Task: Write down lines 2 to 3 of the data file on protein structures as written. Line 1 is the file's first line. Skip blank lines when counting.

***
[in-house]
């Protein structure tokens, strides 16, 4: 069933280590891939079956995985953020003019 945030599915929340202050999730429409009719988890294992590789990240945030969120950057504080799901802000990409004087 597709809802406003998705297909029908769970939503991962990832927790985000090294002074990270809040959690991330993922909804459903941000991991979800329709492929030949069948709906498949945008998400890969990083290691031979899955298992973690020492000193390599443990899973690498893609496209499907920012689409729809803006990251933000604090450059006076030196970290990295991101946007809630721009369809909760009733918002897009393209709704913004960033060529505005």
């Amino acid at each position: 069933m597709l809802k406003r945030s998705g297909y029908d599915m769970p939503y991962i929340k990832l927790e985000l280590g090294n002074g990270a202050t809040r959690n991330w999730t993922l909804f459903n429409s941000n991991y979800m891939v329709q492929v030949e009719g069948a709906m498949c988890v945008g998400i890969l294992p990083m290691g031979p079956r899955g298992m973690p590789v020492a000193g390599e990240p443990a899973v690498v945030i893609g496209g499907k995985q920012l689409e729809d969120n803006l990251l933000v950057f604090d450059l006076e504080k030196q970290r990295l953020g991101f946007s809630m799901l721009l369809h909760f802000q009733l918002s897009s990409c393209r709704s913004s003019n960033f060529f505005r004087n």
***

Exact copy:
């Protein structure tokens, strides 16, 4: 069933280590891939079956995985953020003019 945030599915929340202050999730429409009719988890294992590789990240945030969120950057504080799901802000990409004087 597709809802406003998705297909029908769970939503991962990832927790985000090294002074990270809040959690991330993922909804459903941000991991979800329709492929030949069948709906498949945008998400890969990083290691031979899955298992973690020492000193390599443990899973690498893609496209499907920012689409729809803006990251933000604090450059006076030196970290990295991101946007809630721009369809909760009733918002897009393209709704913004960033060529505005």
């Amino acid at each position: 069933m597709l809802k406003r945030s998705g297909y029908d599915m769970p939503y991962i929340k990832l927790e985000l280590g090294n002074g990270a202050t809040r959690n991330w999730t993922l909804f459903n429409s941000n991991y979800m891939v329709q492929v030949e009719g069948a709906m498949c988890v945008g998400i890969l294992p990083m290691g031979p079956r899955g298992m973690p590789v020492a000193g390599e990240p443990a899973v690498v945030i893609g496209g499907k995985q920012l689409e729809d969120n803006l990251l933000v950057f604090d450059l006076e504080k030196q970290r990295l953020g991101f946007s809630m799901l721009l369809h909760f802000q009733l918002s897009s990409c393209r709704s913004s003019n960033f060529f505005r004087n």